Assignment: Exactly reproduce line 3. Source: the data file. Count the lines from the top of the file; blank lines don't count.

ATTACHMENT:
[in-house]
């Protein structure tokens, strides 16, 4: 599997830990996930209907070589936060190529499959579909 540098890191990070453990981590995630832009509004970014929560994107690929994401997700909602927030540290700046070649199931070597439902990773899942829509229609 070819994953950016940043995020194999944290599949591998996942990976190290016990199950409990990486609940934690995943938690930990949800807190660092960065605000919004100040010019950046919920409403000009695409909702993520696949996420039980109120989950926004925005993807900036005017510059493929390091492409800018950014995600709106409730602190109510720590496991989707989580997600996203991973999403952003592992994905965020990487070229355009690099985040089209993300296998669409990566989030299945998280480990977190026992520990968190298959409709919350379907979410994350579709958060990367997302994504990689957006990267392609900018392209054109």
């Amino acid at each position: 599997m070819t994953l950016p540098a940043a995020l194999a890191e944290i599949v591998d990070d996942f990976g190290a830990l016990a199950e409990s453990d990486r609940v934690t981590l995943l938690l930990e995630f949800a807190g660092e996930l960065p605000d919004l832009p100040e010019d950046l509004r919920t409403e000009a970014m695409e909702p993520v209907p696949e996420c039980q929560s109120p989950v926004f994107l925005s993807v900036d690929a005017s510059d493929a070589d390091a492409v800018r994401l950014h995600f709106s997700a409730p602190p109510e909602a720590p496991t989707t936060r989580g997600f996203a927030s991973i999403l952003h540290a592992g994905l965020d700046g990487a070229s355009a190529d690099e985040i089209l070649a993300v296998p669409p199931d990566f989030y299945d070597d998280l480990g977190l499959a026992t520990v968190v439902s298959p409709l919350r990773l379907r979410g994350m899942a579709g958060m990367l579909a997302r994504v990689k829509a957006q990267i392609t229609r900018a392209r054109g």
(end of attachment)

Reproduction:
């Amino acid at each position: 599997m070819t994953l950016p540098a940043a995020l194999a890191e944290i599949v591998d990070d996942f990976g190290a830990l016990a199950e409990s453990d990486r609940v934690t981590l995943l938690l930990e995630f949800a807190g660092e996930l960065p605000d919004l832009p100040e010019d950046l509004r919920t409403e000009a970014m695409e909702p993520v209907p696949e996420c039980q929560s109120p989950v926004f994107l925005s993807v900036d690929a005017s510059d493929a070589d390091a492409v800018r994401l950014h995600f709106s997700a409730p602190p109510e909602a720590p496991t989707t936060r989580g997600f996203a927030s991973i999403l952003h540290a592992g994905l965020d700046g990487a070229s355009a190529d690099e985040i089209l070649a993300v296998p669409p199931d990566f989030y299945d070597d998280l480990g977190l499959a026992t520990v968190v439902s298959p409709l919350r990773l379907r979410g994350m899942a579709g958060m990367l579909a997302r994504v990689k829509a957006q990267i392609t229609r900018a392209r054109g």